Friday, May 23, 2014

We can be better than the Death Penalty and Torture

The death penalty might be the worst thing, other than torture, ever devised by humanity. There are certainly some people who are so dangerous that our only recourse is to remove them from society in such a way as they can do no harm. Executing such people seems like the easiest and most efficient way to do this, but ease and efficiency come at the expense of our humanity.

When a person is executed, they are done. There is no more time for appeals, apologies, reformation or regret. Execution reduces a human being to rotting meat.

Torture is worse. When a person is tortured, their very sense of humanity and self is turned against them. When a person is tortured, they go on living, physically and/or psychologically damaged, forever altered by the experience. It can take years to heal.

Embracing torture or the death penalty diminishes our own humanity. We can be better than the people who commit the kinds of criminal acts we use torture and execute to curtail.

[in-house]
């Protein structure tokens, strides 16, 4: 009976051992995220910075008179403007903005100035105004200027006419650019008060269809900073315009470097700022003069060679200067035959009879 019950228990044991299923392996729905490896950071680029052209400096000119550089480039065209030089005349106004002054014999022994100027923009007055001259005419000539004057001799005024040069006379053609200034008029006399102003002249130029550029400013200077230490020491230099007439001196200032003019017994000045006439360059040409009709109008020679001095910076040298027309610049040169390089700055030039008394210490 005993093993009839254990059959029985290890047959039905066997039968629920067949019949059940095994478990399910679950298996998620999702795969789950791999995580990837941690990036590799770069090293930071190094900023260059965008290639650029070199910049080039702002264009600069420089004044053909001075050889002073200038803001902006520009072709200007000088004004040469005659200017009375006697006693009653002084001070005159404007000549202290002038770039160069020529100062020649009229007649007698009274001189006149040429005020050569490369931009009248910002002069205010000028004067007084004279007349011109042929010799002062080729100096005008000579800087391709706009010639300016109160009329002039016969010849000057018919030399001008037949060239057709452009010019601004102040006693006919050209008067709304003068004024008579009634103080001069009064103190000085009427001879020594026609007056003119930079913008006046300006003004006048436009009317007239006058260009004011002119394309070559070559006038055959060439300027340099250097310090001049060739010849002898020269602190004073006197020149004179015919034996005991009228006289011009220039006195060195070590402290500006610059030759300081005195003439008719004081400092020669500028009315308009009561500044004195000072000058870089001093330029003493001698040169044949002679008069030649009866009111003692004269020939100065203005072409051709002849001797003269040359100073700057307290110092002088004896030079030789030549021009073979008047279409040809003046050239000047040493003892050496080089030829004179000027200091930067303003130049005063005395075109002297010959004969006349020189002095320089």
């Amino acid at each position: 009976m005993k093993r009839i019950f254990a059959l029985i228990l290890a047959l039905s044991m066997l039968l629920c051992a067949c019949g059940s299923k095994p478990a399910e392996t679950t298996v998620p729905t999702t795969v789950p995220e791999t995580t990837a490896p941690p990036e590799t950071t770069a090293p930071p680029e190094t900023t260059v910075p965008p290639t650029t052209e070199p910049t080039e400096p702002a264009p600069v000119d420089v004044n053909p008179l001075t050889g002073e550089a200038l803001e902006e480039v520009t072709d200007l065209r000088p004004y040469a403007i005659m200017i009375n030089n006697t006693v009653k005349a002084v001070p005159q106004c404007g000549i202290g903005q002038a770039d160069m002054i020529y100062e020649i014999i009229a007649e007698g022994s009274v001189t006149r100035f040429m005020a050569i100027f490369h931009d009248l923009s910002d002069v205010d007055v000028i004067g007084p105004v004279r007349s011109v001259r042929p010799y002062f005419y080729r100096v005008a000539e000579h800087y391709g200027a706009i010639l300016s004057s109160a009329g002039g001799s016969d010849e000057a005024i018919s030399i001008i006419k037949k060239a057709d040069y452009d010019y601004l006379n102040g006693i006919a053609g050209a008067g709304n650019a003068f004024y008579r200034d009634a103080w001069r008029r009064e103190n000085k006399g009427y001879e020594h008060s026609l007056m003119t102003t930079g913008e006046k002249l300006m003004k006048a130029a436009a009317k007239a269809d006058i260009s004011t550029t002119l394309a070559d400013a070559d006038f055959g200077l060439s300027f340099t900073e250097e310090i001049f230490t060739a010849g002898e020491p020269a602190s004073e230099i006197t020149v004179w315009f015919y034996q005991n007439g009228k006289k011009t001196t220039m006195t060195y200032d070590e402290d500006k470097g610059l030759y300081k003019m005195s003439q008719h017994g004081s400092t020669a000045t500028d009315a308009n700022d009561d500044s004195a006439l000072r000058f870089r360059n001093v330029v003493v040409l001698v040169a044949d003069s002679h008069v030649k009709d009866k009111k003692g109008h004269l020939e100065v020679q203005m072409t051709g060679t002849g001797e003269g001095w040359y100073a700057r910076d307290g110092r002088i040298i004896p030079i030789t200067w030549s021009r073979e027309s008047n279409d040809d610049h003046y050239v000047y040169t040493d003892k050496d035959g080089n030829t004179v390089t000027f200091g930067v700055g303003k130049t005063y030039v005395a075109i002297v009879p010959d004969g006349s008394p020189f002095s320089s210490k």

The drug cocktail that states use for the purpose of lethal injection is becoming unavailable. Instead of seeing this as an opportunity to stop the killing, state governments still in thrall to the death penalty have searched for alternatives.

In Oklahoma a man was basically experimented on with new chemicals and tortured for 43 minutes before expiring from a heart attack.

In Tennessee they are reviving the electric chair.

In Wyoming they are considering firing squads.

In Missouri they are considering firing squads and poisonous gas.

Meanwhile, we mock governments in other countries that demand death by stoning.

Instead of searching for new ways to kill, perhaps it is time to stop the killing. We have the ability to lock away dangerous people forever, if need be. The idea that escaping criminals are a big danger in our society is Hollywood fiction. When a person goes to jail, they stay there until released.

When imprisoned, a person should not be subject to pain and discomfort. We have the ability to make these prisoners reasonably comfortable. There is nothing to be gained from torturing our prisoners through neglect, abuse or solitude.

We need to move away from a system of retribution to one of rehabilitation. This means putting aside our righteous and very human anger, and embracing our ability to forgive.

Forgiveness and rehabilitation are not easy. In fact, few things are more difficult, but few things are more human and humane.

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